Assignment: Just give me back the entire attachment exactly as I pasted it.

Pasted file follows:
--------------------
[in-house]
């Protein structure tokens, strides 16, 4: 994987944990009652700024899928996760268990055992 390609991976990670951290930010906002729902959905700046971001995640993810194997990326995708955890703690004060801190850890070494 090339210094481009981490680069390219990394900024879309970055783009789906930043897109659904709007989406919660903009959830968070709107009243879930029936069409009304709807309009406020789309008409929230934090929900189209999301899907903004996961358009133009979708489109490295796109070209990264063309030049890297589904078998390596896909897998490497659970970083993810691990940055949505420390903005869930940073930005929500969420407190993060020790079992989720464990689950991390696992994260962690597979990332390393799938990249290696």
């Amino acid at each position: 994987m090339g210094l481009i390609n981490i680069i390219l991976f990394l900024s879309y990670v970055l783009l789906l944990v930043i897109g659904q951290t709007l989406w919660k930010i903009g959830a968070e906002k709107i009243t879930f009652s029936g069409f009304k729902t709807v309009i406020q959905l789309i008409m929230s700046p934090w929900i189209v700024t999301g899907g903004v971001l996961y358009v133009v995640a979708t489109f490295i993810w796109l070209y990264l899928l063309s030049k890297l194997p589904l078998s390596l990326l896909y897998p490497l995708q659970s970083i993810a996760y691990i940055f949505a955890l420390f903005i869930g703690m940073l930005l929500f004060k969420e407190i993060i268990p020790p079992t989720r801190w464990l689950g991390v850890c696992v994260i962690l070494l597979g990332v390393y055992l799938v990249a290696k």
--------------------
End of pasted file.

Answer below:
[in-house]
């Protein structure tokens, strides 16, 4: 994987944990009652700024899928996760268990055992 390609991976990670951290930010906002729902959905700046971001995640993810194997990326995708955890703690004060801190850890070494 090339210094481009981490680069390219990394900024879309970055783009789906930043897109659904709007989406919660903009959830968070709107009243879930029936069409009304709807309009406020789309008409929230934090929900189209999301899907903004996961358009133009979708489109490295796109070209990264063309030049890297589904078998390596896909897998490497659970970083993810691990940055949505420390903005869930940073930005929500969420407190993060020790079992989720464990689950991390696992994260962690597979990332390393799938990249290696």
């Amino acid at each position: 994987m090339g210094l481009i390609n981490i680069i390219l991976f990394l900024s879309y990670v970055l783009l789906l944990v930043i897109g659904q951290t709007l989406w919660k930010i903009g959830a968070e906002k709107i009243t879930f009652s029936g069409f009304k729902t709807v309009i406020q959905l789309i008409m929230s700046p934090w929900i189209v700024t999301g899907g903004v971001l996961y358009v133009v995640a979708t489109f490295i993810w796109l070209y990264l899928l063309s030049k890297l194997p589904l078998s390596l990326l896909y897998p490497l995708q659970s970083i993810a996760y691990i940055f949505a955890l420390f903005i869930g703690m940073l930005l929500f004060k969420e407190i993060i268990p020790p079992t989720r801190w464990l689950g991390v850890c696992v994260i962690l070494l597979g990332v390393y055992l799938v990249a290696k």